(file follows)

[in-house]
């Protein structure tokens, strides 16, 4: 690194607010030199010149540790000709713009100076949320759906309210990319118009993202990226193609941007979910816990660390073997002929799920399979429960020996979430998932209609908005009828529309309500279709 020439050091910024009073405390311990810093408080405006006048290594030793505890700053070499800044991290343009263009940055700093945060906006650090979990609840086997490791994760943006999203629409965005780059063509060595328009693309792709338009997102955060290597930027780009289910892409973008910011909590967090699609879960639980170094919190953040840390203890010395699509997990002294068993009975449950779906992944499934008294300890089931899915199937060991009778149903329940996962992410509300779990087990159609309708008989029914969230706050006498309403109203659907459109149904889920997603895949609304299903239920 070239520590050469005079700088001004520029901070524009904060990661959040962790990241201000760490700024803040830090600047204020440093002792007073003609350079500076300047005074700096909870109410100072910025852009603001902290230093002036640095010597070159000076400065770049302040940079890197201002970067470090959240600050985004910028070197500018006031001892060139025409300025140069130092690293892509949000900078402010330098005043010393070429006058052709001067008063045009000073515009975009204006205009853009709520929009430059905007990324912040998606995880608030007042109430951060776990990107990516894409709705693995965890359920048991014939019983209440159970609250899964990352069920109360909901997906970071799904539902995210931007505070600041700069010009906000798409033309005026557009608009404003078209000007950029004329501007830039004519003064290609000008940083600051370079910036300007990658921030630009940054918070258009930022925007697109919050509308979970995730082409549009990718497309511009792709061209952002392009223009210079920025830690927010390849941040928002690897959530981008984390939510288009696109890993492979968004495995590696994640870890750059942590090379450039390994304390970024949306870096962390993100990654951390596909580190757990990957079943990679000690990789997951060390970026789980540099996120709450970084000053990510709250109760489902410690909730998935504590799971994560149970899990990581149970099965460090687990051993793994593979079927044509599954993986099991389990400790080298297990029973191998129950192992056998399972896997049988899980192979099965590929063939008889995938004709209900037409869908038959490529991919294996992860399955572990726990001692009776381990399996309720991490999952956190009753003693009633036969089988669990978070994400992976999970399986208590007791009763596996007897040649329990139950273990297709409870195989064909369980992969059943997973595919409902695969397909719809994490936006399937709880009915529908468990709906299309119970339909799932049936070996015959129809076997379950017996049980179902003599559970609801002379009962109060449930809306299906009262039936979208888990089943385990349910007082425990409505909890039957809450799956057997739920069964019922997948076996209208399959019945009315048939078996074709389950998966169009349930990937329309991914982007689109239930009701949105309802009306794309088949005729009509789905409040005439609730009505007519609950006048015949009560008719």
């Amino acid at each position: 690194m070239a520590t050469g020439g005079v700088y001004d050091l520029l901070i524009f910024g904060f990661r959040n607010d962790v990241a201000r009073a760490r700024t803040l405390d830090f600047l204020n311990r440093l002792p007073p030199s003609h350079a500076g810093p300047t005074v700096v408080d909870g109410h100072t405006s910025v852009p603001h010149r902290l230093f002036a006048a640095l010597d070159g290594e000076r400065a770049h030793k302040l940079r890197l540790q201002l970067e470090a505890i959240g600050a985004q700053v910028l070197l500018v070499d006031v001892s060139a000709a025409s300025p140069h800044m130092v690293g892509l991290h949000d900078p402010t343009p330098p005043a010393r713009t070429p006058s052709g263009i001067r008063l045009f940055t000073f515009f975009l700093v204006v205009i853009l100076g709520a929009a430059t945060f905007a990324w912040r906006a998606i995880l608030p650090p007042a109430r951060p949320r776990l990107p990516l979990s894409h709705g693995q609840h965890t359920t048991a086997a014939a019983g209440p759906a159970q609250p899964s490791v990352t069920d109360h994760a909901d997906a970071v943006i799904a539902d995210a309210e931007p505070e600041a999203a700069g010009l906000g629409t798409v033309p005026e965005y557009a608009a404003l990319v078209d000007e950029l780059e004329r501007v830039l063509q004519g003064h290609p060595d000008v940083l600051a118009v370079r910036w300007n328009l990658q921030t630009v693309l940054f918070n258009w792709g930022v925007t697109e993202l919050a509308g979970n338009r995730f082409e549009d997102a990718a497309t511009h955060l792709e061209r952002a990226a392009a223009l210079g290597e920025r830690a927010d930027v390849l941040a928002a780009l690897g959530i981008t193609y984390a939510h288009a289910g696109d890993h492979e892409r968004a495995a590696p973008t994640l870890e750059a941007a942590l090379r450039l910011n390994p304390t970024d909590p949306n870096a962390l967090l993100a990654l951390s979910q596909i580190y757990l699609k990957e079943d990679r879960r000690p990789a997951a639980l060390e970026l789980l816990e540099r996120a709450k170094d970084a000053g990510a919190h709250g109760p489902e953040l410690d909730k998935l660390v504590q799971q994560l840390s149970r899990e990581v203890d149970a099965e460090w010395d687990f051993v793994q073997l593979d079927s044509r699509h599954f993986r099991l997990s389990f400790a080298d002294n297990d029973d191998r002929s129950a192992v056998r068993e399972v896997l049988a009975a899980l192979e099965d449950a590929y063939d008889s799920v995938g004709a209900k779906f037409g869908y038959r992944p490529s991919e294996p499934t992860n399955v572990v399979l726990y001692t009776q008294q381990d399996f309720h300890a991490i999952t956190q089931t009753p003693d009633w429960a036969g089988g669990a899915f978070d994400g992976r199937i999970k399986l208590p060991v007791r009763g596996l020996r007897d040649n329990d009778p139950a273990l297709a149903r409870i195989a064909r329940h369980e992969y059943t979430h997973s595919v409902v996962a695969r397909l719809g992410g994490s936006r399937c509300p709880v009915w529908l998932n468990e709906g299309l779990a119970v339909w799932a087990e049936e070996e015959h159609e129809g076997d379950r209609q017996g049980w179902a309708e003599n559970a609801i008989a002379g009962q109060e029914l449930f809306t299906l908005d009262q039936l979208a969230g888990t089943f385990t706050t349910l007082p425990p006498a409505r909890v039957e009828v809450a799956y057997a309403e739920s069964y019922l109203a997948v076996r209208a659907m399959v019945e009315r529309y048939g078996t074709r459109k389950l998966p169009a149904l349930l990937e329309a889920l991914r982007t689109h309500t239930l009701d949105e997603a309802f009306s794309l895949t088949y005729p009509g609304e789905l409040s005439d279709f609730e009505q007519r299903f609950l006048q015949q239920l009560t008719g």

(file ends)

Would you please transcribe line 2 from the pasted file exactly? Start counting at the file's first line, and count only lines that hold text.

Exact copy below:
């Protein structure tokens, strides 16, 4: 690194607010030199010149540790000709713009100076949320759906309210990319118009993202990226193609941007979910816990660390073997002929799920399979429960020996979430998932209609908005009828529309309500279709 020439050091910024009073405390311990810093408080405006006048290594030793505890700053070499800044991290343009263009940055700093945060906006650090979990609840086997490791994760943006999203629409965005780059063509060595328009693309792709338009997102955060290597930027780009289910892409973008910011909590967090699609879960639980170094919190953040840390203890010395699509997990002294068993009975449950779906992944499934008294300890089931899915199937060991009778149903329940996962992410509300779990087990159609309708008989029914969230706050006498309403109203659907459109149904889920997603895949609304299903239920 070239520590050469005079700088001004520029901070524009904060990661959040962790990241201000760490700024803040830090600047204020440093002792007073003609350079500076300047005074700096909870109410100072910025852009603001902290230093002036640095010597070159000076400065770049302040940079890197201002970067470090959240600050985004910028070197500018006031001892060139025409300025140069130092690293892509949000900078402010330098005043010393070429006058052709001067008063045009000073515009975009204006205009853009709520929009430059905007990324912040998606995880608030007042109430951060776990990107990516894409709705693995965890359920048991014939019983209440159970609250899964990352069920109360909901997906970071799904539902995210931007505070600041700069010009906000798409033309005026557009608009404003078209000007950029004329501007830039004519003064290609000008940083600051370079910036300007990658921030630009940054918070258009930022925007697109919050509308979970995730082409549009990718497309511009792709061209952002392009223009210079920025830690927010390849941040928002690897959530981008984390939510288009696109890993492979968004495995590696994640870890750059942590090379450039390994304390970024949306870096962390993100990654951390596909580190757990990957079943990679000690990789997951060390970026789980540099996120709450970084000053990510709250109760489902410690909730998935504590799971994560149970899990990581149970099965460090687990051993793994593979079927044509599954993986099991389990400790080298297990029973191998129950192992056998399972896997049988899980192979099965590929063939008889995938004709209900037409869908038959490529991919294996992860399955572990726990001692009776381990399996309720991490999952956190009753003693009633036969089988669990978070994400992976999970399986208590007791009763596996007897040649329990139950273990297709409870195989064909369980992969059943997973595919409902695969397909719809994490936006399937709880009915529908468990709906299309119970339909799932049936070996015959129809076997379950017996049980179902003599559970609801002379009962109060449930809306299906009262039936979208888990089943385990349910007082425990409505909890039957809450799956057997739920069964019922997948076996209208399959019945009315048939078996074709389950998966169009349930990937329309991914982007689109239930009701949105309802009306794309088949005729009509789905409040005439609730009505007519609950006048015949009560008719």